Our study more frequently demonstrated a good correlation between PKH 67 fluorescence decrease and proportion of S phase obtained by BrdUrd incorporation. We observed a discrepancy when cells were blocked in one of the cell cycle phases and demonstrated the power of PKH67 labelling to follow proliferation even when cells were treated with drugs. This method could be applied to sort proliferating cells growing with drugs and to determine their chemoresistant protein profiles. We also demonstrated the absence of benefit of the NH2 AcSDKP compared to AcSDKP since both are able to modify blast cell proliferation which prevents using them in therapy.


PKH: Paul Karl Horan, BrdUrd: bromodeoxyuridine, PI: propidium iodide, AcSDKP: tetrapeptide acetyl-N-Ser-Asp-Lys-Pro, NH2AcSDKP : tetrapeptide acetyl-N-Ser-Asp-Lys-Pro amide, DNR: Daunorubicin, AraC: Aracytine, AMSA: Amsacrine, Mitox: Mitoxantrone, VP16: Etoposide.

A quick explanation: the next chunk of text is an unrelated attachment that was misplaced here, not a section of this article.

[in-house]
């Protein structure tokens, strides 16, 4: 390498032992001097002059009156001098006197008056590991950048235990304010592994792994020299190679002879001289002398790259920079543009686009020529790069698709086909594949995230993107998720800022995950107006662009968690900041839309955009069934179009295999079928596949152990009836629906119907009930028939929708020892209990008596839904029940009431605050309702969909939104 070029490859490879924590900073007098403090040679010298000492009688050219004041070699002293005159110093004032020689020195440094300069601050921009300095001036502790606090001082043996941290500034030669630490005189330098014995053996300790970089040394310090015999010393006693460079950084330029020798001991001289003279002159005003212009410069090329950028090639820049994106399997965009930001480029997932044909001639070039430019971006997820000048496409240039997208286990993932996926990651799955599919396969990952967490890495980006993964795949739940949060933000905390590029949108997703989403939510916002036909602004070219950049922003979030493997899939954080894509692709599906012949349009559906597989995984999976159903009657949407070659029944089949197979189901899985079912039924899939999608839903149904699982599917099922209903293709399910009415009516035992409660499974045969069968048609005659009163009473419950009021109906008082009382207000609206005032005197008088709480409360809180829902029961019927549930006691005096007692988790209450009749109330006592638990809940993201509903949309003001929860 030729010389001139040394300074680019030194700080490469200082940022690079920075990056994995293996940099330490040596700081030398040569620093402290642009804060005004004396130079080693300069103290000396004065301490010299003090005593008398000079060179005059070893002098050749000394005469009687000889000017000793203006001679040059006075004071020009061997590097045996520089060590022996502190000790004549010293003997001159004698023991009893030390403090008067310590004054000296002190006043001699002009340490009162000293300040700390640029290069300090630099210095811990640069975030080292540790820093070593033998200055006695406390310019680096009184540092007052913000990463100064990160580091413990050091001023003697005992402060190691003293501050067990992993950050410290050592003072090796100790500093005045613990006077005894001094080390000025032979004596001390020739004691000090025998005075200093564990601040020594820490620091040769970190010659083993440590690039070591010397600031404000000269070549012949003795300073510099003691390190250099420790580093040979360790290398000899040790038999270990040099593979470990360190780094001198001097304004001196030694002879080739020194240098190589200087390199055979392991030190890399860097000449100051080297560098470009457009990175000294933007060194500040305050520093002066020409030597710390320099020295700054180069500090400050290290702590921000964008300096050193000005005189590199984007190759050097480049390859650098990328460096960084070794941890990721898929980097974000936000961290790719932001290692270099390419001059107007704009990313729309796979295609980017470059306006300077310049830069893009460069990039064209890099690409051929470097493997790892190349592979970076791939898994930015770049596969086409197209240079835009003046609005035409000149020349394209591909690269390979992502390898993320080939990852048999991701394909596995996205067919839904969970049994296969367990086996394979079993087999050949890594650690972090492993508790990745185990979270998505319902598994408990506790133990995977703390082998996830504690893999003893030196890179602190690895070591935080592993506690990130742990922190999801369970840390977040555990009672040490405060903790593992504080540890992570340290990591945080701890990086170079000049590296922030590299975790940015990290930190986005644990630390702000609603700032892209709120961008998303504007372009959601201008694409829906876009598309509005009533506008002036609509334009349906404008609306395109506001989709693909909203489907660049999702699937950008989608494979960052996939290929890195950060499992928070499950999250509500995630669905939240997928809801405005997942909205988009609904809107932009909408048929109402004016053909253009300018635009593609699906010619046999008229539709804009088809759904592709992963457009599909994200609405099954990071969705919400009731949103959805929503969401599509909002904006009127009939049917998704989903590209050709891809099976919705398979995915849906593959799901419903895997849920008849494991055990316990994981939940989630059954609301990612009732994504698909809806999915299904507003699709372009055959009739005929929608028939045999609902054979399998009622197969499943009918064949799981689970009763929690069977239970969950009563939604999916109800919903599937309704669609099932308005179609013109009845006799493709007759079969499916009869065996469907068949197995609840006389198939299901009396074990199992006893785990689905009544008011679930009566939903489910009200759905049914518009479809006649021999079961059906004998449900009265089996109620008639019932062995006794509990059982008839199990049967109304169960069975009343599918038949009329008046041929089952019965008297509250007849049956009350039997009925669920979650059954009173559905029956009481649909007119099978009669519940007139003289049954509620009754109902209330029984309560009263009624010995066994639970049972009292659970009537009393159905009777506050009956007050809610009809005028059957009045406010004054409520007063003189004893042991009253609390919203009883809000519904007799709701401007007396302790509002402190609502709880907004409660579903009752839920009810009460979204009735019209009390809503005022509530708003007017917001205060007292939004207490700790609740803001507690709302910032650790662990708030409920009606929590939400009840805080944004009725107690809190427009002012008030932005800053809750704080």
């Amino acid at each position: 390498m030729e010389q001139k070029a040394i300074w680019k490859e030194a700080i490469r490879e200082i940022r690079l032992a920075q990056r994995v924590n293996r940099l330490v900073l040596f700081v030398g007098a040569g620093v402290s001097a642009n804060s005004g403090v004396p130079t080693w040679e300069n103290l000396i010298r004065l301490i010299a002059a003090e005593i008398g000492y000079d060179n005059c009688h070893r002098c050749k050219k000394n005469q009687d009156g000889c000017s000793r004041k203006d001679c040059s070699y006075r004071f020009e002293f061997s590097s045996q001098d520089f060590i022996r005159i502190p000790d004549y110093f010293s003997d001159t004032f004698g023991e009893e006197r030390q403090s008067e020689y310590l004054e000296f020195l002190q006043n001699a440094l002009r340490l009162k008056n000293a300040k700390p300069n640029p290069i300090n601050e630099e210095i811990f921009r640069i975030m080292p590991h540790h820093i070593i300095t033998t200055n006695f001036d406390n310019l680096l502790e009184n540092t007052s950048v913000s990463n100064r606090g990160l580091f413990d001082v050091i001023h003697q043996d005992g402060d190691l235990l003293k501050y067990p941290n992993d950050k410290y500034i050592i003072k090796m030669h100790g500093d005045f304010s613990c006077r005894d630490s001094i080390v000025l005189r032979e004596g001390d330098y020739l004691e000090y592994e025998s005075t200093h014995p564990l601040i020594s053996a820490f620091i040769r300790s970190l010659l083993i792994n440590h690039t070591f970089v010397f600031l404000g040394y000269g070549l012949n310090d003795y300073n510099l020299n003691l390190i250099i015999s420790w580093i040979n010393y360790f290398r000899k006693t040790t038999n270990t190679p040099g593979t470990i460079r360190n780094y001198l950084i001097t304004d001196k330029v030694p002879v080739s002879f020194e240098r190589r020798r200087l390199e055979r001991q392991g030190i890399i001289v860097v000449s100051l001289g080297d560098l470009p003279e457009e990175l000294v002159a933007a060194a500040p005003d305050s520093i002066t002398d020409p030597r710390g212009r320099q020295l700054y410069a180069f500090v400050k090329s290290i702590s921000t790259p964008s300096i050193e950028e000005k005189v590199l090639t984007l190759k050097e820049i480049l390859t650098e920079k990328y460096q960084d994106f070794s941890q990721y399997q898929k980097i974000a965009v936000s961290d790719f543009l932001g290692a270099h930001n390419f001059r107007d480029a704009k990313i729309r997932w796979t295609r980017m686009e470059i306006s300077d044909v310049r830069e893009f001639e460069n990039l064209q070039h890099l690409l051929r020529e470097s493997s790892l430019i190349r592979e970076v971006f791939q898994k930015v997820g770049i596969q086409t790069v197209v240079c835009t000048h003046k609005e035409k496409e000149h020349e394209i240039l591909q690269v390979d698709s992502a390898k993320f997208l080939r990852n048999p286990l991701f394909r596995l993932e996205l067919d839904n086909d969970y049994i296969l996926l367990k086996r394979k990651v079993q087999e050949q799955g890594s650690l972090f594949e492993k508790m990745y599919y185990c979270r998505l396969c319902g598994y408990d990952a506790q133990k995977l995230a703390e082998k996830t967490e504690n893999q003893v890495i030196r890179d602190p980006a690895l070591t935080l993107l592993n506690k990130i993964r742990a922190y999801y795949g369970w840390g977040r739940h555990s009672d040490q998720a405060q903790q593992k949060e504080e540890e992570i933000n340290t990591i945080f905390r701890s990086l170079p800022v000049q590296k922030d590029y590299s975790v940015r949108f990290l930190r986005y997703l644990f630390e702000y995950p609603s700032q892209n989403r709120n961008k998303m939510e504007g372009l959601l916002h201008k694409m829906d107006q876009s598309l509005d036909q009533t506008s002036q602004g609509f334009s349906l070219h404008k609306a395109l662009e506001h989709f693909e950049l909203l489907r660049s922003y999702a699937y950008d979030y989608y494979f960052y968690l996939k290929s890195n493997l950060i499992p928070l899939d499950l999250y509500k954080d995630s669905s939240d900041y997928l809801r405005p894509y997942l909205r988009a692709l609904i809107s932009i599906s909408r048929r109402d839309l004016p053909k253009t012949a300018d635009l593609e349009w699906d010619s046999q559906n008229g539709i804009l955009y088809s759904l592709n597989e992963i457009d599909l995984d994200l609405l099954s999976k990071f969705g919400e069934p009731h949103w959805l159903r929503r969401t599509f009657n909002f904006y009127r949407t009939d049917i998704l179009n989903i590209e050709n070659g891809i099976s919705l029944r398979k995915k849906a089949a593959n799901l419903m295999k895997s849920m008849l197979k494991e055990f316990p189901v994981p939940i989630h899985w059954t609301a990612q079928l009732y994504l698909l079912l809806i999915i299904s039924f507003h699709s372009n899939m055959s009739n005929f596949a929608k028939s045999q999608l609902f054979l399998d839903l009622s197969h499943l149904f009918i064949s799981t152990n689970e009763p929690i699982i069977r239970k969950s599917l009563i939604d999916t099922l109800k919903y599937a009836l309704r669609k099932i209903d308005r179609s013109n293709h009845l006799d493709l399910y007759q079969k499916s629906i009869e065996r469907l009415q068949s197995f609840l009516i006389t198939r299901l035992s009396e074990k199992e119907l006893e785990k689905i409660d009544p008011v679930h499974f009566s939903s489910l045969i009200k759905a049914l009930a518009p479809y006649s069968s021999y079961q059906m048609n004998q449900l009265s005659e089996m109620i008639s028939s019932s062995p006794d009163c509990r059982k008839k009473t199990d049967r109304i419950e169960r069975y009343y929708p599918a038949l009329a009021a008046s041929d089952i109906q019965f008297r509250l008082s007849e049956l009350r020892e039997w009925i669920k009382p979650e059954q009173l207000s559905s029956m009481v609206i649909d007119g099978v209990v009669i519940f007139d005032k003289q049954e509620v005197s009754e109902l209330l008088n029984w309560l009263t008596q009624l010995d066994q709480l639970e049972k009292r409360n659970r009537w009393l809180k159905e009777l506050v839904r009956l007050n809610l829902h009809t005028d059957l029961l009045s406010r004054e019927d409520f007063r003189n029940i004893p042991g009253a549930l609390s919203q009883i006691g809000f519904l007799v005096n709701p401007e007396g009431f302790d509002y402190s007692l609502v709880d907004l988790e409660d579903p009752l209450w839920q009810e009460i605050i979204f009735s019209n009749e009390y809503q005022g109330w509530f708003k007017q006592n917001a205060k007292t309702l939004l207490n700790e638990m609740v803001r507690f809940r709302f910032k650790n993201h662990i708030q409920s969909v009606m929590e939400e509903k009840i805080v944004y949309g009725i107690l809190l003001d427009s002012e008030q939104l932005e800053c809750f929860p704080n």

1. Schaich M, Illmer T, Aulitzky W, Bodenstein H, Clemens M, Neubauer A, Repp R, Schakel U, Soucek S, Wandt H, Ehninger G: Intensified double induction therapy with high dose mitoxantrone, etoposide, m-amsacrine and high dose ara-C for elderly acute myeloid leukemia patients aged 61–65 years. Haematologica. 2002, 87: 808-815.

    CAS  PubMed  Google Scholar 

  2. Lacombe F, Belloc F, Dumain P: Detection of cytarabine resistance in patients with acute myelogenous leukaemia using flow cytometry. Blood. 1994, 84: 716-723.

    CAS  PubMed  Google Scholar 

  3. Dolbeare F, Gratzner HG, Pallavicini MG, Gray JW: Flow cytomertic mesurement of total DNA content and incorporated bromodeoxyuridine. Proc Natl Acad Sci U S A. 1983, 80: 5573-5577.

    Article  CAS  PubMed  PubMed Central  Google Scholar 

  4. Lacombe F, Belloc F: Flow cytometry study of cell cycle, apoptosis and drug resistance in acute leukaemia. Hematol Cell Ther. 1996, 38: 495-504. 10.1007/s00282-996-0495-9.

    Article  CAS  PubMed  Google Scholar 

  5. Horan PK, Slezak SE, Jensen BD: Cellular proliferation history by fluorescent analysis. Cytometry. 1988, 203-213. suppl 2

  6. Yamamura Y, Rodriguez N, Schwartz A, Eylar E, Bagwell B, Yano N: A new flow cytometric method for quantitative assessment of lymphocyte mitogenic potentials. Cell Mol biol. 1995, 41: S121-S132.